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More coronavirus funding to support victims of domestic abuse and sexual violence.

View profile for Malcolm Underhill
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(Updated 30.09.20)

There is concern during the pandemic, that not only is there an increase in domestic and sexual violence, but it is proving more difficult for the victim survivors of domestic violence and sexual assault gaining support. In response to this concern the government has announced further funding, in summer 2020, of an additional £22 million of emergency funding to help organisations deliver additional support. This additional funding will be welcomed by the hundreds of charities that will benefit from the government support and, equally importantly, the victim survivors who desperately need life-saving counselling and advice services. It will supplement the Government funding announced by the Ministry of Justice in February 2020 to provide specific support for victims of rape, including the recruitment of Independent Sexual Violence Advisors.

In September 2020 the government went further and announced that it was doubling the financial support to help survivors and victims, providing grants totalling £2.4 million, to address increasing demand on voluntary organisations during the pandemic crisis. The Support for Victims and Survivors of Child Sexual Abuse Fund aims to assist national organisations in supporting both adult and child victims and survivors of child sexual abuse across England and Wales, with several organisations also providing support to parents, carers and family members.

Government Statement

The Victims Minister, Alex Chalk said, “victims of domestic and sexual abuse showed immense courage in coming forward and seeking help-so it is vital that support is available when they need it. This funding boost will help frontline charities to continue their  valuable work, supporting some of the most vulnerable people in society during these difficult times.”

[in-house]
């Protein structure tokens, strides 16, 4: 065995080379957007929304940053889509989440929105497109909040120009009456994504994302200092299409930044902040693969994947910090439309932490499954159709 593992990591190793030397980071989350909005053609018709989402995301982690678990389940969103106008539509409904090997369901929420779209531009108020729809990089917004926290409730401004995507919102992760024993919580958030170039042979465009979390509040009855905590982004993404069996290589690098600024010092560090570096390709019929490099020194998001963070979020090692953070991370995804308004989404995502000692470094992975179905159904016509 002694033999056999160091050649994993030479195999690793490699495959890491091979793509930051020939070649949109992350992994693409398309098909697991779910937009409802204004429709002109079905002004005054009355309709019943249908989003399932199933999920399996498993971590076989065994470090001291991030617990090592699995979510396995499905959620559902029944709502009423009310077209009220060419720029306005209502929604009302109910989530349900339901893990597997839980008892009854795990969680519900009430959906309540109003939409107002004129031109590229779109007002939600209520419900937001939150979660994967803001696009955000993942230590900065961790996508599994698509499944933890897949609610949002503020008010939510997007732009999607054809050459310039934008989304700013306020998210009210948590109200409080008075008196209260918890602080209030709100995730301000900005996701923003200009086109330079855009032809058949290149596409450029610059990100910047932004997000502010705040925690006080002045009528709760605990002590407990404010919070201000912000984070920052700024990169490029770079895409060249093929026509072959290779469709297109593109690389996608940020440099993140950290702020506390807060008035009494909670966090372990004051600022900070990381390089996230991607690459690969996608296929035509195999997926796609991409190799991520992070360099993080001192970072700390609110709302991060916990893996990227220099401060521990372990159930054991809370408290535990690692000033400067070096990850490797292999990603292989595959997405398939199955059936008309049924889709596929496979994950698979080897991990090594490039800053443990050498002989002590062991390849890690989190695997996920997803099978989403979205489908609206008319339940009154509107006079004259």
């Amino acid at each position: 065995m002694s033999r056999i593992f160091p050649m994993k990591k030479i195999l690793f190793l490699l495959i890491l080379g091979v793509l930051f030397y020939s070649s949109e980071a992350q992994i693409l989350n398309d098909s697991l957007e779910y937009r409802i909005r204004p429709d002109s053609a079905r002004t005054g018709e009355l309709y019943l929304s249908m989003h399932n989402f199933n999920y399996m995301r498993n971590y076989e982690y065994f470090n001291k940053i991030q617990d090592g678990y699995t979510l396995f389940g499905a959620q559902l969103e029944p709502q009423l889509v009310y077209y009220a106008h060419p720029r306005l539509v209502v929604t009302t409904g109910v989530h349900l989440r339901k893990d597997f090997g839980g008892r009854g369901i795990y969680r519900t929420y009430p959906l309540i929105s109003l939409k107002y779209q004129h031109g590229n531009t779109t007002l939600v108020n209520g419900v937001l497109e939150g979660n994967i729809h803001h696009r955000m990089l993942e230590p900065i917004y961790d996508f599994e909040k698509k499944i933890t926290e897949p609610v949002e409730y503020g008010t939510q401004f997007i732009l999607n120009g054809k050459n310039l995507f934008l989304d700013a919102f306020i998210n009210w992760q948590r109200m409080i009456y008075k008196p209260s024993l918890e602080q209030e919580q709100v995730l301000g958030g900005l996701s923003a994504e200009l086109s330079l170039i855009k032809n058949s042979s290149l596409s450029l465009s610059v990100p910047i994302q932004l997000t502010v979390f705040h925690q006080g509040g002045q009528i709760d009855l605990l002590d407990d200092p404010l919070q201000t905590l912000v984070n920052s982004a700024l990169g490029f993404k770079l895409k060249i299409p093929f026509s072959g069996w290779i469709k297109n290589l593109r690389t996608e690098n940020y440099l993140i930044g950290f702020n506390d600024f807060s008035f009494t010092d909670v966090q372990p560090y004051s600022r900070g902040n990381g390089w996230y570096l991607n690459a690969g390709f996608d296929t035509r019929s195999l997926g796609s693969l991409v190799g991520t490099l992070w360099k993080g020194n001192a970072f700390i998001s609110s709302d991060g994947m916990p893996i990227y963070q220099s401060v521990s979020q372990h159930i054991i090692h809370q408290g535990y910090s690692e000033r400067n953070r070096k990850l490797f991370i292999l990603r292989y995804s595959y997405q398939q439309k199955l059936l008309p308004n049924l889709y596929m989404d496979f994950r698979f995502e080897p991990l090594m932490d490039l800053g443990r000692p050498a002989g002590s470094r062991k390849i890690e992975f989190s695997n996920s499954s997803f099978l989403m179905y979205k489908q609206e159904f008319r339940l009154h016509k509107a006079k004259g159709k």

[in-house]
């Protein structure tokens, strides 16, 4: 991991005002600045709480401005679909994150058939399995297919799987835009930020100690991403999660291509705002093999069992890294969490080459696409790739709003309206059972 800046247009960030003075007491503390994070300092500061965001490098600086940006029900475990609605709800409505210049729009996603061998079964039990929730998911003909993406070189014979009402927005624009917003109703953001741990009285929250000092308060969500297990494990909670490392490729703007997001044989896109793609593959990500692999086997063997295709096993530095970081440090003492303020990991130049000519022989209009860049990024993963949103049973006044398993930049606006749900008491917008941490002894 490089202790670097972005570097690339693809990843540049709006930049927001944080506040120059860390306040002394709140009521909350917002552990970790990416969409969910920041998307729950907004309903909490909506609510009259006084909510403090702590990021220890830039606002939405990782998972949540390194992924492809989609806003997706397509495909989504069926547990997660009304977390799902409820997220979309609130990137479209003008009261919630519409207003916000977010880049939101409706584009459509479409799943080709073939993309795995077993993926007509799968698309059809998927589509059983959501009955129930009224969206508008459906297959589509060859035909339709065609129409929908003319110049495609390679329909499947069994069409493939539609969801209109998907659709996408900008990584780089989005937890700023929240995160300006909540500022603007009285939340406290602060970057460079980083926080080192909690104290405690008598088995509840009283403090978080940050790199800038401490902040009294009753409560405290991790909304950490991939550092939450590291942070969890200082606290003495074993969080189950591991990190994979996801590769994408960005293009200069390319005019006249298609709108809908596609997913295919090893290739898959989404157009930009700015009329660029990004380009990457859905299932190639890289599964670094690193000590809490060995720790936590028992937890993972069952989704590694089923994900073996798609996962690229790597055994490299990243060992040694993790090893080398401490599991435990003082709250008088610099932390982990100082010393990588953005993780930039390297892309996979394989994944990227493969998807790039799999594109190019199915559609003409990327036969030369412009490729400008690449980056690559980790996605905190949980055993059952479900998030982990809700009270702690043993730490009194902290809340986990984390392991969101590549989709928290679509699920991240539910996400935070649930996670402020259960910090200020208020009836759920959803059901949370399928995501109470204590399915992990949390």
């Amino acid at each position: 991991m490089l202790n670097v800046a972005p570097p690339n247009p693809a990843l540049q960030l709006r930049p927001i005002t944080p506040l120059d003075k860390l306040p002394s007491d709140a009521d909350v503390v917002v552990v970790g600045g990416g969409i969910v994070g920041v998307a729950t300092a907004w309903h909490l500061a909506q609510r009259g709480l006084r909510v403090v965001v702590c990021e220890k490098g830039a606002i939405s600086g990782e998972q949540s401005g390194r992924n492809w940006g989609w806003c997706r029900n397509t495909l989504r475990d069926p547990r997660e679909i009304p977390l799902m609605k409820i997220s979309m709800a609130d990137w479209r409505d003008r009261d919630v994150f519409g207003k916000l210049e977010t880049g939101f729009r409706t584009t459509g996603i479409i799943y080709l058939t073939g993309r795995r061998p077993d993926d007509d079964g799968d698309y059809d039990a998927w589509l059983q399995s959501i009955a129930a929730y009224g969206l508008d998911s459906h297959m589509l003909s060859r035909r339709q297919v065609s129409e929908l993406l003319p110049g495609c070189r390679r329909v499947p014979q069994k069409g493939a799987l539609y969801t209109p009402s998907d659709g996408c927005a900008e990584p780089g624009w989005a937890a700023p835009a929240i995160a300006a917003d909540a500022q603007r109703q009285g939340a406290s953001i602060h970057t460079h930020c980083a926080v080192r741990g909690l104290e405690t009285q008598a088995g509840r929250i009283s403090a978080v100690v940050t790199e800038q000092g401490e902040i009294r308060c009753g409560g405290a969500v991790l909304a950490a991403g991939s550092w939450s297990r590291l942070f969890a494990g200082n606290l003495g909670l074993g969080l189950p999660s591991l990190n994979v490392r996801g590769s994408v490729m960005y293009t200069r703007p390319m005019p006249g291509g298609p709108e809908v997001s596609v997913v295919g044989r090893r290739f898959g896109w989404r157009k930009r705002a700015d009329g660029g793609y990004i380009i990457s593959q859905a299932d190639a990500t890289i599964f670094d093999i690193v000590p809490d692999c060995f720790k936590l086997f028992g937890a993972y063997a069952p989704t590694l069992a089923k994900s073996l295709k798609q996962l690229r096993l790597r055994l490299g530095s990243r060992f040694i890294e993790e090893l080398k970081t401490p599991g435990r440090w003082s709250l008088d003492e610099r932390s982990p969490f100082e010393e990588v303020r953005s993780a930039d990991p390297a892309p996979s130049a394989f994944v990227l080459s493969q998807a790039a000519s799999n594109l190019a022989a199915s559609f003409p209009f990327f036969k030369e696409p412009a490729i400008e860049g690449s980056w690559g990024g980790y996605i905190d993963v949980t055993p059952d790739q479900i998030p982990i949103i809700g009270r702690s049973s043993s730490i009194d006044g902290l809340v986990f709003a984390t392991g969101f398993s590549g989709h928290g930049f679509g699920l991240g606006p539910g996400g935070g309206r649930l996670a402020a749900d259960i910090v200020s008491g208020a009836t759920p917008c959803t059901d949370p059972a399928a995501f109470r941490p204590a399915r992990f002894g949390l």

Safeguarding Minister Victoria Atkins said, in respect of the September announcement, “victims and survivors of child sexual abuse demonstrate enormous courage in coming forward to seek help and we want to make sure help is available when they need it. This funding is delivering on the promises the government made at the Hidden Harms Summit to protect vulnerable children from abuse and help survivors rebuild their lives”.

I agree that the additional funding will help charities in delivering the vital services although, as always, I’m concerned that the funding, whilst appreciated for short-term support, does not meet the medium and long-term challenges that victim survivors of sexual violence and domestic abuse experience. In some cases, they will be able to pursue a sexual violence compensation claim against those responsible for meting out domestic and sexual violence. Unfortunately, sexual assault compensation claims and domestic violence compensation claims cannot always be pursued and therefore the Government must consider providing even further support to deliver long term counselling, therapy and advice sessions for those most in need.


There are many organisations offering support to victim survivor. It is important for those most in need to understand that such support exists. Therefore, I applaud the Home Office public awareness campaign, launched back in April 2020, under the hashtag #YouAreNotAlone. This campaign promotes advice that anyone at risk of, or experiencing, domestic abuse were still able to leave and seek refuge.

In a separate announcement the government has pledged a “major overhaul” of the courts which will include domestic abuse victims being able to enter court through a separate entrance, so they do not come into contact with their alleged abuser. In addition, victim survivors will be given separate waiting rooms and protective screens, to shield them from the alleged abuse in court. This is welcome news.

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